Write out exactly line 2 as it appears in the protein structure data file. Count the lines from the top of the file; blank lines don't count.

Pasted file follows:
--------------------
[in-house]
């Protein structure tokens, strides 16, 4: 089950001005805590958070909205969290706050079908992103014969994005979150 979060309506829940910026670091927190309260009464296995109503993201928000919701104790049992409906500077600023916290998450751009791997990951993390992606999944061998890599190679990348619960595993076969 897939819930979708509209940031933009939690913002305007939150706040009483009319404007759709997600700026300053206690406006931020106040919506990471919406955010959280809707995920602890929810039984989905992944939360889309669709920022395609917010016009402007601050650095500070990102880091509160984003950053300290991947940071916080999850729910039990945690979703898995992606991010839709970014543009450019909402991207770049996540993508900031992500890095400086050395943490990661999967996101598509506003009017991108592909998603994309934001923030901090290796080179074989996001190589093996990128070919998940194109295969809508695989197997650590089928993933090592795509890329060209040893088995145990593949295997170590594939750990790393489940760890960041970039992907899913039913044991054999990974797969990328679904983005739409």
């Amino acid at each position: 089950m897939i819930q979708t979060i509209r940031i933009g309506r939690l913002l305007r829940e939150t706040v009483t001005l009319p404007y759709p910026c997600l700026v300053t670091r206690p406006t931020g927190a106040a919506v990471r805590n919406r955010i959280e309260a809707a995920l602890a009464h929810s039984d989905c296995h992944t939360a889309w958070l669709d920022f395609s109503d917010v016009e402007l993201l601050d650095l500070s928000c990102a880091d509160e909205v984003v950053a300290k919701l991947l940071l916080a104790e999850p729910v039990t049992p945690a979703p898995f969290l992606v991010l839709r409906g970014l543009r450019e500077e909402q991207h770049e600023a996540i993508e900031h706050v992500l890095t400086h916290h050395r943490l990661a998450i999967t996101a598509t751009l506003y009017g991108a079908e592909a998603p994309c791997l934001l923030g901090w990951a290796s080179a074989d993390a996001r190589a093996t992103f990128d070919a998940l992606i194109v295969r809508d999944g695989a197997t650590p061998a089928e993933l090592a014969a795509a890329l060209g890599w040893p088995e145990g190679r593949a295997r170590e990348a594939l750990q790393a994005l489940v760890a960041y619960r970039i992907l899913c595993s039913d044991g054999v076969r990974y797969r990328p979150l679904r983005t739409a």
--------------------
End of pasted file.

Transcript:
């Protein structure tokens, strides 16, 4: 089950001005805590958070909205969290706050079908992103014969994005979150 979060309506829940910026670091927190309260009464296995109503993201928000919701104790049992409906500077600023916290998450751009791997990951993390992606999944061998890599190679990348619960595993076969 897939819930979708509209940031933009939690913002305007939150706040009483009319404007759709997600700026300053206690406006931020106040919506990471919406955010959280809707995920602890929810039984989905992944939360889309669709920022395609917010016009402007601050650095500070990102880091509160984003950053300290991947940071916080999850729910039990945690979703898995992606991010839709970014543009450019909402991207770049996540993508900031992500890095400086050395943490990661999967996101598509506003009017991108592909998603994309934001923030901090290796080179074989996001190589093996990128070919998940194109295969809508695989197997650590089928993933090592795509890329060209040893088995145990593949295997170590594939750990790393489940760890960041970039992907899913039913044991054999990974797969990328679904983005739409």